Pluralism: Does it Deserve the Death Penalty?

Pluralism: Does it Deserve the Death Penalty?

Floor mosaic celebrating sun and zodiac from ancient Beit Alfa synagogue, illustrating a post about religious pluralismReligious Pluralism.

Let’s say you’re an advocate. Because traditions develop all over the world. Different rituals, liturgies, and customs awaken different parts of the human spirit. Thus, you think, we can learn from everyone.

Let’s say you support multiculturalism. Cultural communities should educate their youth. Listen to their young adults. Encourage local creativity. Celebrate regional pluralism.

And, let’s say, you try to be antiracist. You oppose the death penalty. People impose it unfairly. And, because it’s final, you can’t correct mistakes.

Let’s say, you’re me.

You love Torah. And you want it to support religious pluralism. But, you’re not sure it does. Because, here you are, chanting aloud these verses of Torah.

If there is found among you, in one of the settlements that the LORD your God is giving you, a man or woman who has affronted the LORD your God and transgressed His covenant — turning to the worship of other gods and bowing down to them, to the sun or the moon or any of the heavenly host, something I never commanded — and you have been informed or have learned of it, then you shall make a thorough inquiry.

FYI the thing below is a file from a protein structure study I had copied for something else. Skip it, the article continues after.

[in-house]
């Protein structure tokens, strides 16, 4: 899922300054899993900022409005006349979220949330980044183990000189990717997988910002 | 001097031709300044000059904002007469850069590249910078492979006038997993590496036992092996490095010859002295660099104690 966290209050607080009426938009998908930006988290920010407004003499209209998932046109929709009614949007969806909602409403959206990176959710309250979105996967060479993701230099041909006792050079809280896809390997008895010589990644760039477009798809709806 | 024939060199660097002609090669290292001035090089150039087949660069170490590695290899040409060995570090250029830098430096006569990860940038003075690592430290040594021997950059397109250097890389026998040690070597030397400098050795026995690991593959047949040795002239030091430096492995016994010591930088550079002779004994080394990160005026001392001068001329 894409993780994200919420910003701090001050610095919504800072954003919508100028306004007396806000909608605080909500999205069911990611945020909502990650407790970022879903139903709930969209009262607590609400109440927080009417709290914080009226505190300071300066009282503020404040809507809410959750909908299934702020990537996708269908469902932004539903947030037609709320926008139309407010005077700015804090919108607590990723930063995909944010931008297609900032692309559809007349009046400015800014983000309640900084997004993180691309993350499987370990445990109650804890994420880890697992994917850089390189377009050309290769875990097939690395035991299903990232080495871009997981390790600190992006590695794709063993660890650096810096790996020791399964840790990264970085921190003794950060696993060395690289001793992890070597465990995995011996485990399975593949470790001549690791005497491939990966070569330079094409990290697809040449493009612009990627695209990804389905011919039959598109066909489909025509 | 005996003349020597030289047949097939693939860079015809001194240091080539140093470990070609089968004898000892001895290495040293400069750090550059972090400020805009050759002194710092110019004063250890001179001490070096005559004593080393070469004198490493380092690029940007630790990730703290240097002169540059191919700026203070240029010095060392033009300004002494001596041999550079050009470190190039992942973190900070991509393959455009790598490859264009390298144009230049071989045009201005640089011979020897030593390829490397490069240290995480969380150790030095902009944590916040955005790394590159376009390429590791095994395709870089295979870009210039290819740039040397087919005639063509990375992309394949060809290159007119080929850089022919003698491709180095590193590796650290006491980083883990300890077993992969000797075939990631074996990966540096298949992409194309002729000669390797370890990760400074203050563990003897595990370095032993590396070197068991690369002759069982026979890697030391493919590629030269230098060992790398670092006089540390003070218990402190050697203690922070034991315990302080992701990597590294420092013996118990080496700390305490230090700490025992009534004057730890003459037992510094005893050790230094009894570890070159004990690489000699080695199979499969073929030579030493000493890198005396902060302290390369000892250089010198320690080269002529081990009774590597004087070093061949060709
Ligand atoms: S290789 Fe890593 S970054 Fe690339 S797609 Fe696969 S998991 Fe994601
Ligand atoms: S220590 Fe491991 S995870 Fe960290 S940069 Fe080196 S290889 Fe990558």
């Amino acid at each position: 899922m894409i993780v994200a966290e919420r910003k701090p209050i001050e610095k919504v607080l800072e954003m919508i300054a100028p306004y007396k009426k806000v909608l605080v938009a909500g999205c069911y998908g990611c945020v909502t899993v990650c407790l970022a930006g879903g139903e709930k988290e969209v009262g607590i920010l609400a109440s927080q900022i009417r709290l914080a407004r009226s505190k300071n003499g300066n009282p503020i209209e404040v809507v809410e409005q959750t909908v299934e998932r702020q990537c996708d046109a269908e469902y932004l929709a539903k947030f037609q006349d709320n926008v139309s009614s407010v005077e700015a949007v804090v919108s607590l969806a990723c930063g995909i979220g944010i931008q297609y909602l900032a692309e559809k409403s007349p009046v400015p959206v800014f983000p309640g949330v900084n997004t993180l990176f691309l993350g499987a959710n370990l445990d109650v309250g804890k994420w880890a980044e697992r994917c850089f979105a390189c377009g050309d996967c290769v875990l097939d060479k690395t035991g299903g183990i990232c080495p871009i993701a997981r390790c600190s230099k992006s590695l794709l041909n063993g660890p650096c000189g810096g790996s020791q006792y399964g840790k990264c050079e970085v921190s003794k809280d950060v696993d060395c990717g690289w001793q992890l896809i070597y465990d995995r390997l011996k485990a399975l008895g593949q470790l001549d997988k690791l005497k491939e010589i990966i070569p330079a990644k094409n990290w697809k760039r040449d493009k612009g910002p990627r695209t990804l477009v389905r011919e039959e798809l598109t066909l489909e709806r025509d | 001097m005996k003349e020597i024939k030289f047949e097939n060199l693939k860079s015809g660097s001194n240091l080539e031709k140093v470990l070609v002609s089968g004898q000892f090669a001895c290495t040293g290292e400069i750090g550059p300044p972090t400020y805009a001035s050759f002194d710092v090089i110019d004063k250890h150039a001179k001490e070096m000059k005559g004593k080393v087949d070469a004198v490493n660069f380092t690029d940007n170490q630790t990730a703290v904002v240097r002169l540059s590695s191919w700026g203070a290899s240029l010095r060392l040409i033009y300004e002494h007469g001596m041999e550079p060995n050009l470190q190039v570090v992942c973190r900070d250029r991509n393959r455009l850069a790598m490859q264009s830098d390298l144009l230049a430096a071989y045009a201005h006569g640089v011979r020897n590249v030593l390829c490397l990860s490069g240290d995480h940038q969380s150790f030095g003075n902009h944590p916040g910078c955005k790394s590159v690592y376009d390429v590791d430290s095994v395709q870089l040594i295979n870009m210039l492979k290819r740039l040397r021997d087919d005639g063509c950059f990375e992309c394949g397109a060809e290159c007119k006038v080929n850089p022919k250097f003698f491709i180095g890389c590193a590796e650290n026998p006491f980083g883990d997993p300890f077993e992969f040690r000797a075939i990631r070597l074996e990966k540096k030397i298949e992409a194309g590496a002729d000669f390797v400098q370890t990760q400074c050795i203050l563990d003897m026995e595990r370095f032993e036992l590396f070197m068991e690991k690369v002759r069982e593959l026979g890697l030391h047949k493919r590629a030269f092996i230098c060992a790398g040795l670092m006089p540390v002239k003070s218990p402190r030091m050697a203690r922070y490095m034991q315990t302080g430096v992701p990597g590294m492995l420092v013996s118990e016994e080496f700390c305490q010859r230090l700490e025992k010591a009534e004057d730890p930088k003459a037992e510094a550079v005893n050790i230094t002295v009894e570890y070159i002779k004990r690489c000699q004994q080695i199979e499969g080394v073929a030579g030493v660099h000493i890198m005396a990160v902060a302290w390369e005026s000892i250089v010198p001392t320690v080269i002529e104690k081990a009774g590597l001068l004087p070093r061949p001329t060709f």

If it is true, the fact is established, that abhorrent thing was perpetrated in Israel, you shall take the man or the woman who did that wicked thing out to the public place, and you shall stone them, man or woman, to death. — A person shall be put to death only on the testimony of two or more witnesses; he must not be put to death on the testimony of a single witness. — Let the hands of the witnesses be the first against him to put him to death, and the hands of the rest of the people thereafter. Thus you will sweep out evil from your midst (Deuteronomy 17:2-7, NJPS translation).

Yikes! Let’s say these verses break your heart. Can you find a way to read them and stay whole? Here are some options.

Look away. Ignore how awful this all sounds. Instead, point how great it is. Why, it’s a strong example of criminal justice reform! You can’t execute someone for heresy without two or three witnesses.

Accept the past. Torah isn’t a history in a modern sense. But it’s the only history we have. And it’s an honest history, recording the best and the worst of the early Israelites. Some of their laws were harsh. Maybe as brutal as in today’s worst regimes.

Recognize a political position. Does this sound like a repressive crackdown on pluralism? Maybe because it is. Or so the Book of Kings suggests. King Josiah is about to centralize political and religious power. Then, he learns of a new book of Torah. It says: there’s only one way, one shrine, one supreme court. Do whatever it takes to standardize. So, some scholars say, Josiah’s book is the one we know as Devarim (Deuteronomy).